It is that while Labour MPs and the hard left are one thing, local businesses, charities and football clubs are quite another. All these, and more, are queuing up to offer help to disadvantaged children. Do you warm to the idea of the Big Society? Well, here it is in action – with the Conservative Party on the wrong side of it.
Reports today suggest that Downing Street knows that it has dug itself into a hole, and must now start to dig itself out. That would be best attempted by finding a plan that’s better than Labour’s (or Marcus Rashford’s) communicating it, implementing it – and then campaigning for it.
Fortunately, there is one to hand. If you think about it, schools are not the right venue for delivering help to poorer children during the holidays – for the obvious reason that, by definition, they are then closed. And the exceptional circumstances of the spring lockdown are now, we all hope, behind us.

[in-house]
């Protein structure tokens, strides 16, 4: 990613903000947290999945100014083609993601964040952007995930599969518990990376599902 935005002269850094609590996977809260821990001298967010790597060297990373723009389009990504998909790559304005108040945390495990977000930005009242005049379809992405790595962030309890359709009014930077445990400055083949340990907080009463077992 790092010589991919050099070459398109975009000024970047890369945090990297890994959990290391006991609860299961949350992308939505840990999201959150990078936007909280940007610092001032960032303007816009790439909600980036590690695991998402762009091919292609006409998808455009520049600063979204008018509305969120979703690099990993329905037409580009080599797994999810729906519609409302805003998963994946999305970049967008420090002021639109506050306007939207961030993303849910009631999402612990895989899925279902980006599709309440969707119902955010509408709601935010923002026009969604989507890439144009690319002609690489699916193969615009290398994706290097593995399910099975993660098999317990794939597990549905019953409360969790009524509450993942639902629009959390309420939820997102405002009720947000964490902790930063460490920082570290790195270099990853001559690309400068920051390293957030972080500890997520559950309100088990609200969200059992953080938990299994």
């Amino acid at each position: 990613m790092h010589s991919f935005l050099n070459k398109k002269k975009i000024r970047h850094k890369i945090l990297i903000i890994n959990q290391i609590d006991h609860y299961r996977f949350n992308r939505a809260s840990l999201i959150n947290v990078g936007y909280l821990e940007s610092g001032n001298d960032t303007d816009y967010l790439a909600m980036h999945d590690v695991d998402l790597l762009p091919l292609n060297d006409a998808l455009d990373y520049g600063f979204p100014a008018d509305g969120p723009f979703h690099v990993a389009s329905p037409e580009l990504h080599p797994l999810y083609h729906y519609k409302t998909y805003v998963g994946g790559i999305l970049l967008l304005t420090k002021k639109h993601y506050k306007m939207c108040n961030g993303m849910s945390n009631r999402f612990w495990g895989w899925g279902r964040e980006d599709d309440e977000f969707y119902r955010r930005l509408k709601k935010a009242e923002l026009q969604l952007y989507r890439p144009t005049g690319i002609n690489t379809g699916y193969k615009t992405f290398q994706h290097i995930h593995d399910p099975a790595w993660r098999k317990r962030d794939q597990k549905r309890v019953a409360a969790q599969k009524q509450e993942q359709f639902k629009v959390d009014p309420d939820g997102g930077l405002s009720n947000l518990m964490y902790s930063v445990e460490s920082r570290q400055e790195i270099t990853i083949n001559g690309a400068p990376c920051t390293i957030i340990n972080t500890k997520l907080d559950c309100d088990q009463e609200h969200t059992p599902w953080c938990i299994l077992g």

Nor do vouchers guarantee “healthy, tasty and nutritious food and drink”, to quote from Government guidelines – which, in the case of food, is better delivered hot. These are best provided in a formal setting. Which is precisely the aim of the Holiday Activities and Food Programme which we mentioned earlier.
This is a £9 million programme in its second year of pilots. This summer, it supported up to 50,000 disadvantaged children across 17 local authority areas at a cost of some £9 million – providing at least four weeks of free activities and healthy food during July and August 2020.
The speech of last week’s debate came from Paul Maynard, MP for Blackpool North and Clevelys (Blackpool itself, by the way, has eight of the ten most deprived areas in England). “My view is that we need a national and universal summer holiday activity and food support stream to deal with the trials that have occurred,” he said.